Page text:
US patience with Pakistan has grown paper-thin: report
As Pakistan continues to block the Nato supply routes to Afghanistan after deadly November 24 incident and no change seen in its policies with regard to its links with extremist groups, America's patience with Pakistan is growing thinner, US officials feel.world Updated: Jan 17, 2012 14:55 IST
As Pakistan continues to block the Nato supply routes to Afghanistan after deadly November 24 incident and no change seen in its policies with regard to its links with extremist groups, America's patience with Pakistan is growing thinner, US officials feel.
What has been annoying the Obama Administration is the fact that Pakistan is increasingly standing upfront against the US and is saying "no" more often than ever to any American requests with regard to war against terrorism, The Washington Post reported.
A case in the point, Pakistani foreign minister Hina Rabbani Khar bluntly told US secretary of state Hillary Clinton that any unauthorised flight into its Pakistan's air space, risks being shot down, the paper said.
Not only this, Pakistan turned down the request of US Special Representative for Pakistan and Afghanistan Marc Grossman to travel to Islamabad during his current trip to the region that started this week, the daily said.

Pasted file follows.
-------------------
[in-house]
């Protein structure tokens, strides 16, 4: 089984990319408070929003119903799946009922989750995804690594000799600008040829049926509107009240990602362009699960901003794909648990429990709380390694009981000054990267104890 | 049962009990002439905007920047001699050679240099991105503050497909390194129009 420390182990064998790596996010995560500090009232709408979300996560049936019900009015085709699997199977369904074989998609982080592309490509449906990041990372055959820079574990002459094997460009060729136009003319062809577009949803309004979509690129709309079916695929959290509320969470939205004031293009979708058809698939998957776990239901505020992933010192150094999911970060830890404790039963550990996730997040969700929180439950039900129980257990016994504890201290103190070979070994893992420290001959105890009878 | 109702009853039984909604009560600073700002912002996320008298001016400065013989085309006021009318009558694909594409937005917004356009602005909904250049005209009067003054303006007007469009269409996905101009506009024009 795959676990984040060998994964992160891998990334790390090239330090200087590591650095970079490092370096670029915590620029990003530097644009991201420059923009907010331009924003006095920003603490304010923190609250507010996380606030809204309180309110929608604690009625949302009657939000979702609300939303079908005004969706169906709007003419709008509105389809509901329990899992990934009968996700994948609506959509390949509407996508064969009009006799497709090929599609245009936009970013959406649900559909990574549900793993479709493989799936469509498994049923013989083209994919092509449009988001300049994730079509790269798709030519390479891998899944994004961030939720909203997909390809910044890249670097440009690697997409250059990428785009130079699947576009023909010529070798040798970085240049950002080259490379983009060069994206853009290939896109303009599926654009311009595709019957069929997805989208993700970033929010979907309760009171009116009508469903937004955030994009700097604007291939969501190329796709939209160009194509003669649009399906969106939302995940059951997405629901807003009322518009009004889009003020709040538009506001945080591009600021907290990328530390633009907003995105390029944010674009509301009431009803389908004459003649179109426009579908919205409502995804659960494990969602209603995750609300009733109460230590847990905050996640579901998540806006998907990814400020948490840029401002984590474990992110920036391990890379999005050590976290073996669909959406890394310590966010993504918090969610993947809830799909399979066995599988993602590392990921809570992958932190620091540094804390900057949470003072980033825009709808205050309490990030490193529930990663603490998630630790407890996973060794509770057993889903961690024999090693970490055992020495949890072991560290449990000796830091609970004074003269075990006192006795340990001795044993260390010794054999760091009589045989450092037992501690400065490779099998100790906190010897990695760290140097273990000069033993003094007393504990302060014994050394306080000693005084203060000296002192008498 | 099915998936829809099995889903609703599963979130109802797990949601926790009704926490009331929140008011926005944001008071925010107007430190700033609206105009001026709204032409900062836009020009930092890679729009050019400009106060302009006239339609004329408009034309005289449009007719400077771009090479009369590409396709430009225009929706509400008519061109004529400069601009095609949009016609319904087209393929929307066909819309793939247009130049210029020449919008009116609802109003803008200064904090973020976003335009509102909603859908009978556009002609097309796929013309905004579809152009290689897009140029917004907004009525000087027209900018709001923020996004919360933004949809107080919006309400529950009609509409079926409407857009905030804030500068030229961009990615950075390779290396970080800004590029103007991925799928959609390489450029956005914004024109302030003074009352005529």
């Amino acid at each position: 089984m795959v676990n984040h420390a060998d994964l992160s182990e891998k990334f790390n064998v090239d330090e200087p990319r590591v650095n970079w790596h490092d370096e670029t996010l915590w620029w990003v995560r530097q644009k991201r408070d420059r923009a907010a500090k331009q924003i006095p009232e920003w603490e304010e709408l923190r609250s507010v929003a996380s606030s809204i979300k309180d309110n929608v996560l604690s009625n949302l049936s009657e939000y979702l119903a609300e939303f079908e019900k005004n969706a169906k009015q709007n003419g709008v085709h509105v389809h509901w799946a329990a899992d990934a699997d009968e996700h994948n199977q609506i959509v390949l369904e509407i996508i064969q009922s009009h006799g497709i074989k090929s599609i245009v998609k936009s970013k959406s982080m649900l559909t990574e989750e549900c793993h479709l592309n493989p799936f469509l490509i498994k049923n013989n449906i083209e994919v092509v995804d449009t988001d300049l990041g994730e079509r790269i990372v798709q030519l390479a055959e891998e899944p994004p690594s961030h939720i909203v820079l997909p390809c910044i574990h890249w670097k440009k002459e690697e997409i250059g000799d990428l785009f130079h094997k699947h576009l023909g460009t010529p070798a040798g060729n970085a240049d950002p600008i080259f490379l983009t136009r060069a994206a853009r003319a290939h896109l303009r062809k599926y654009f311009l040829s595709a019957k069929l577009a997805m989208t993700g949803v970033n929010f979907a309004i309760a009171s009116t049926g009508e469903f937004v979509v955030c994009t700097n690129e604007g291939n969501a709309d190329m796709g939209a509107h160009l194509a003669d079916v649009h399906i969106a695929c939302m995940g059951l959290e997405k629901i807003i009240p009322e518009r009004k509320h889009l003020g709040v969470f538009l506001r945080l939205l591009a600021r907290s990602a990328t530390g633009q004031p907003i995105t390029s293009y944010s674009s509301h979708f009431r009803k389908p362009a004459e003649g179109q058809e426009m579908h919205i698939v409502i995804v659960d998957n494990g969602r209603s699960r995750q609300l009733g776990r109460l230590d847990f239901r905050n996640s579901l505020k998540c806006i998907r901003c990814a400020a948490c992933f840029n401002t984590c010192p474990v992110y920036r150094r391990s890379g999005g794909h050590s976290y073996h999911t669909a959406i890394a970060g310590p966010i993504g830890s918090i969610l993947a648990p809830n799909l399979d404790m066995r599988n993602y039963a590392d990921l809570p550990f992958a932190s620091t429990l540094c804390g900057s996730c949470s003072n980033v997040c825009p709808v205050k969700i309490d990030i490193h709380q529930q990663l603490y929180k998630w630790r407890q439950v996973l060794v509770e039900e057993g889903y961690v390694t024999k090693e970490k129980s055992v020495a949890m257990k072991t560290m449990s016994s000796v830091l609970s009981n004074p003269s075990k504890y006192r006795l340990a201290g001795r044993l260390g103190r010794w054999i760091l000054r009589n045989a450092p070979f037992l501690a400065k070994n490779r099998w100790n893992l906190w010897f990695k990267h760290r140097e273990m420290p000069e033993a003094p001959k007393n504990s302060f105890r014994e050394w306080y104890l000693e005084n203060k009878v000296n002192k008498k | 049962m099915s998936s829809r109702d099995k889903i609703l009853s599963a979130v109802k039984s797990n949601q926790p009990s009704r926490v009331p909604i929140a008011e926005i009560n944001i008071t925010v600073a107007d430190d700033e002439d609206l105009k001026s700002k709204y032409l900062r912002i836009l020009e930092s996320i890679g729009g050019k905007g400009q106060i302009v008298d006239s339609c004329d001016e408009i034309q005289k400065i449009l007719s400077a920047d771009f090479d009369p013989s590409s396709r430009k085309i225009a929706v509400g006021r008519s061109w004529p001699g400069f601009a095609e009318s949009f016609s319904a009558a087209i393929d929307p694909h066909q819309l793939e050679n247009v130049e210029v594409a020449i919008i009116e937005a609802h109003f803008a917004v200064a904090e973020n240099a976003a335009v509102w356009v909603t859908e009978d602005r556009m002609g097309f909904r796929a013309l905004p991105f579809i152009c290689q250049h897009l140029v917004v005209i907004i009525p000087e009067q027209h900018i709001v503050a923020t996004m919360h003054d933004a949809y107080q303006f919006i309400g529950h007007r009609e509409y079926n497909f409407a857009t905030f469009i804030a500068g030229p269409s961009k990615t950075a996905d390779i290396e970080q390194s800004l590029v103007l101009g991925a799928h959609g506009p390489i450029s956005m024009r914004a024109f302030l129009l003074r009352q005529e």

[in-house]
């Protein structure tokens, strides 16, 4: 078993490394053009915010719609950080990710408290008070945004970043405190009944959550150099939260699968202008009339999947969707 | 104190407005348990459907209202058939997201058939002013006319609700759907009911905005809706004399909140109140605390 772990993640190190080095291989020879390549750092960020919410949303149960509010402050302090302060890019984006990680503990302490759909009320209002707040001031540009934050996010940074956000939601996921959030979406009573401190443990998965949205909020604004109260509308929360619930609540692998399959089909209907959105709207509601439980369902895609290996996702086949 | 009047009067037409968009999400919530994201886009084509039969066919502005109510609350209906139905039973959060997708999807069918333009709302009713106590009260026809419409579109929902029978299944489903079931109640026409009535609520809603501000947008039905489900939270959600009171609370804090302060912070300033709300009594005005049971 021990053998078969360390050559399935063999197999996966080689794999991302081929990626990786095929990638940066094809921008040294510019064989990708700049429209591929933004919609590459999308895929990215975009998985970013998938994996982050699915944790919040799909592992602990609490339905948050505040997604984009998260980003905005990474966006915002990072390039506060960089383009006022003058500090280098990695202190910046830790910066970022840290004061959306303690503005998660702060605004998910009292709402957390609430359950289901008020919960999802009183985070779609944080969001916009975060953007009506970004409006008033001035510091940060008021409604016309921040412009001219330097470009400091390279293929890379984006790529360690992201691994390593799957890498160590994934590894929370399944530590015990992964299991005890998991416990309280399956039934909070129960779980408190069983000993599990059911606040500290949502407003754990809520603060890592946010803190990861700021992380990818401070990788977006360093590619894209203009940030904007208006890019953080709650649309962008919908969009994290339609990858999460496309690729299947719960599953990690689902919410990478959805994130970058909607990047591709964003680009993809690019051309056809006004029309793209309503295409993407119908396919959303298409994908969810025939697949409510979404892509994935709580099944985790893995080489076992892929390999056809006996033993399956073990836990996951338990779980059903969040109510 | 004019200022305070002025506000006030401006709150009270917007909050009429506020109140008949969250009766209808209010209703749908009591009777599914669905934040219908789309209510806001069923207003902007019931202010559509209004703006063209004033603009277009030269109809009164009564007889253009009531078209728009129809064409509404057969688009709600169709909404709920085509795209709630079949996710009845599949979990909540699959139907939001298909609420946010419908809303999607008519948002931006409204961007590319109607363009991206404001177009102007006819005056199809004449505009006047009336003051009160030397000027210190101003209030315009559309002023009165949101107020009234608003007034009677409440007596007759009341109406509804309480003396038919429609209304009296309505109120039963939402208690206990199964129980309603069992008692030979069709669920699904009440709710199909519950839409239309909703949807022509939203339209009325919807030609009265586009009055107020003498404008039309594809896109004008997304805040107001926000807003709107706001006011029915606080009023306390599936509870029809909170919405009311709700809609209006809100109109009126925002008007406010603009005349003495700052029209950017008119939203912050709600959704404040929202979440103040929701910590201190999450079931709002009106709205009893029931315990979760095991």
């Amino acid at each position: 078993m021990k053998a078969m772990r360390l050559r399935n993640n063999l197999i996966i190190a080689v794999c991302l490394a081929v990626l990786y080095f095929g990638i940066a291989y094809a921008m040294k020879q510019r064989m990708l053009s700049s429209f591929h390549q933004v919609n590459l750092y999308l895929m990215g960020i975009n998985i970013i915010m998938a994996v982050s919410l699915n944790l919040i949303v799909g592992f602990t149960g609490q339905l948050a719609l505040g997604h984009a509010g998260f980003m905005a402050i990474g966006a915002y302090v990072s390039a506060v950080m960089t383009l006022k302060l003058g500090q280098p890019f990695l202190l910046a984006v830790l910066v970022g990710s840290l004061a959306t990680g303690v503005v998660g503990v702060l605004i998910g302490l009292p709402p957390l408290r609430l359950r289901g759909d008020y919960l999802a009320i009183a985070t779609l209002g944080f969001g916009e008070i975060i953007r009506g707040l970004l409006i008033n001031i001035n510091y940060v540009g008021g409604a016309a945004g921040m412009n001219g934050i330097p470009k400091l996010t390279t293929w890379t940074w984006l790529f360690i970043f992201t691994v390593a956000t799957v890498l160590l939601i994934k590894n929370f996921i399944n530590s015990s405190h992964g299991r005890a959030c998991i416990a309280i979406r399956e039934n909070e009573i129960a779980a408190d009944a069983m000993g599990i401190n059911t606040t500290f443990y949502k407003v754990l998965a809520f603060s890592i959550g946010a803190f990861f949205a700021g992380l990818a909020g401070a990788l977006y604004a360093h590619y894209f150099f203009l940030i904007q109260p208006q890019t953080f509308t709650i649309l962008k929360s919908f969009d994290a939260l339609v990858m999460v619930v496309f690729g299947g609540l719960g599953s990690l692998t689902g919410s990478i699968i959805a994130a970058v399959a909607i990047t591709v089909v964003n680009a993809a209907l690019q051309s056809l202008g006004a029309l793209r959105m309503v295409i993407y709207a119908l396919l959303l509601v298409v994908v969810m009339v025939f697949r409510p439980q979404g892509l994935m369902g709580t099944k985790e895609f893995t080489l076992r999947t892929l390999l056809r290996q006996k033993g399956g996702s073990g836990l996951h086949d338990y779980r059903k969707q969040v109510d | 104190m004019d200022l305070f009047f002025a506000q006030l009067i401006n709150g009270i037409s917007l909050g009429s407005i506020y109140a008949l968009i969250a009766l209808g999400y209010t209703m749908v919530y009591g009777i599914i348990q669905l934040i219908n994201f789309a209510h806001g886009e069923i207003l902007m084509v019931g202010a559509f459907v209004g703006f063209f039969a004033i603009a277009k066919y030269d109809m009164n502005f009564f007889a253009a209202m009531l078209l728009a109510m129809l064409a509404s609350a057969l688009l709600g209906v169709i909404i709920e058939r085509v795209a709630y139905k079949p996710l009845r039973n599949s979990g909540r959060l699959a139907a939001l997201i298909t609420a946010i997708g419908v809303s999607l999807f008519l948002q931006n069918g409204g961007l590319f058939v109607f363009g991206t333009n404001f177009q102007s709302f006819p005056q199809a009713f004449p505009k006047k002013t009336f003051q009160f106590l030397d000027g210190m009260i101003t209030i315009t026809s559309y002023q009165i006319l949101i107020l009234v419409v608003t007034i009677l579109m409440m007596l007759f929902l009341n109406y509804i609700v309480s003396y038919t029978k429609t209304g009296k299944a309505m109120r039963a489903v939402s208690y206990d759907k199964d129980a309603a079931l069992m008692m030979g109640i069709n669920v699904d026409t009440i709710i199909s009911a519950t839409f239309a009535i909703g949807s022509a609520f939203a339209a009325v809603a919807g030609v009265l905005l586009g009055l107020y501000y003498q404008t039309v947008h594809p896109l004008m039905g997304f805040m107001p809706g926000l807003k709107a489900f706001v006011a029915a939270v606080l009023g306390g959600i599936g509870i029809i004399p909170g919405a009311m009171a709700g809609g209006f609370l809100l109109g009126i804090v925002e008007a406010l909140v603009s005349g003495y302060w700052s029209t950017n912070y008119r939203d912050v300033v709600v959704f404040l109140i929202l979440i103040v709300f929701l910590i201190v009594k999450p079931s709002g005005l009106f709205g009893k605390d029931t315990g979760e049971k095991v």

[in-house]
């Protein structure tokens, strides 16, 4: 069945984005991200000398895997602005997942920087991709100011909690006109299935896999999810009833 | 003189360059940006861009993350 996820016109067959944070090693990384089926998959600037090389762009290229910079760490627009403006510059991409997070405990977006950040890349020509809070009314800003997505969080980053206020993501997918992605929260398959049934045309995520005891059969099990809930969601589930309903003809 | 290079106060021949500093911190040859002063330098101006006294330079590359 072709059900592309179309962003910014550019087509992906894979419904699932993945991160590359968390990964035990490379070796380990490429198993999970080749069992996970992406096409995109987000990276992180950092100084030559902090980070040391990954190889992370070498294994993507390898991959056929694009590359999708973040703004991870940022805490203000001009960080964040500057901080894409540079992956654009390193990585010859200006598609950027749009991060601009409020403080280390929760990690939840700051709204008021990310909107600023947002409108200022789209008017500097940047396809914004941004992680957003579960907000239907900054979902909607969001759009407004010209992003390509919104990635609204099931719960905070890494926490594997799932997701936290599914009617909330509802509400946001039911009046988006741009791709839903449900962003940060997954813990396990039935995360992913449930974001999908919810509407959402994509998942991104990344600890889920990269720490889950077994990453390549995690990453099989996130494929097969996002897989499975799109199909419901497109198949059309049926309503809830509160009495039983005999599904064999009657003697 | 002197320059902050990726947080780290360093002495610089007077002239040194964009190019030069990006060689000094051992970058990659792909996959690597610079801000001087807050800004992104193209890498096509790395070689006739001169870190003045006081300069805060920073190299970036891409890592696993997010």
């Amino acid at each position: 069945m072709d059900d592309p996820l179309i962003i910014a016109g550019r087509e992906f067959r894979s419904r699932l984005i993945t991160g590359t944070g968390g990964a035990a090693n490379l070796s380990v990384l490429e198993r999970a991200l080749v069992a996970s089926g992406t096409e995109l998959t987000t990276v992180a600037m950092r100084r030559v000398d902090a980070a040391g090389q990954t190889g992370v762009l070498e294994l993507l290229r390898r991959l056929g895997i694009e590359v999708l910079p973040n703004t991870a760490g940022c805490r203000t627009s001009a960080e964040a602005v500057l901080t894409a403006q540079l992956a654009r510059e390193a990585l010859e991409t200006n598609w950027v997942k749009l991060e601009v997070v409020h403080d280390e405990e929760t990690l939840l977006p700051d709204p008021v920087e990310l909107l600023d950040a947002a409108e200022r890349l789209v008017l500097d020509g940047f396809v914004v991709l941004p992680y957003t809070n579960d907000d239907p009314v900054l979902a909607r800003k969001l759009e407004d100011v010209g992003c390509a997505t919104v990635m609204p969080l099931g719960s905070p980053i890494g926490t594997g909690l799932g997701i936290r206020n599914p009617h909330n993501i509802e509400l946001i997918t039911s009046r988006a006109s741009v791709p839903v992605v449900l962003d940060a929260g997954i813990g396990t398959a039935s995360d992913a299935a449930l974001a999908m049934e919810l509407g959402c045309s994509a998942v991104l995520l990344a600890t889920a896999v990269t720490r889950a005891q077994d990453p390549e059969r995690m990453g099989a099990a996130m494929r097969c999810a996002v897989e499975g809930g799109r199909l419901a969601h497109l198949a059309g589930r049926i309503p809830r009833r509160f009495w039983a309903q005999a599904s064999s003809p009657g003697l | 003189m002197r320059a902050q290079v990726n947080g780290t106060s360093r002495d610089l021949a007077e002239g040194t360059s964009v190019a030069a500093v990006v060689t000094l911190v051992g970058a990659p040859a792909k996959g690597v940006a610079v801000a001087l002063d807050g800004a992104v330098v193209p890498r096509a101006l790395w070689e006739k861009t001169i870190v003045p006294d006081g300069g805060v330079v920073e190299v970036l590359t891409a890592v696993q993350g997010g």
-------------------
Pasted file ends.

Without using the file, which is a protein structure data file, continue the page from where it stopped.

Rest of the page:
"In the United States, Obama is under political pressure to show Islamabad who is the global boss. Patience here has grown paper-thin with what is seen as Pakistani double-dealing and intransigence that is getting in the way of efforts to wind down the Afghan war," The Post reported in an analysis based on conversation and interviews with unnamed officials from both the US and Pakistan.
"Pakistan also has snubbed US efforts to boost the Afghan economy with a gas pipeline that would run from Tajikistan through Afghanistan to Pakistani ports. Instead, it has reiterated its plans to proceed with an alternative pipeline from Iran," the daily said.
The Obama Administration has decided not to go public yet and will wait till the Pakistan Parliament completes its review of US-Pak ties.
"We have views on where we would like to see this go," a US official was quoted as saying.
But it will "take another week or two ... for their internal process to come to some kind of formal communication that would be communicated back to us," the official added.
A senior Pakistani government official told The Post that the committee’s recommendations will probably include a demand for explicit US assurances that there will be no violation of sovereignty — no American boots on the ground, no more unilateral raids, no manned air strikes.
The official said there is likely to be some arrangement on drone attacks, with Pakistan calling for large reductions in their number and geographic scope, and demanding prior notification and approval of every strike.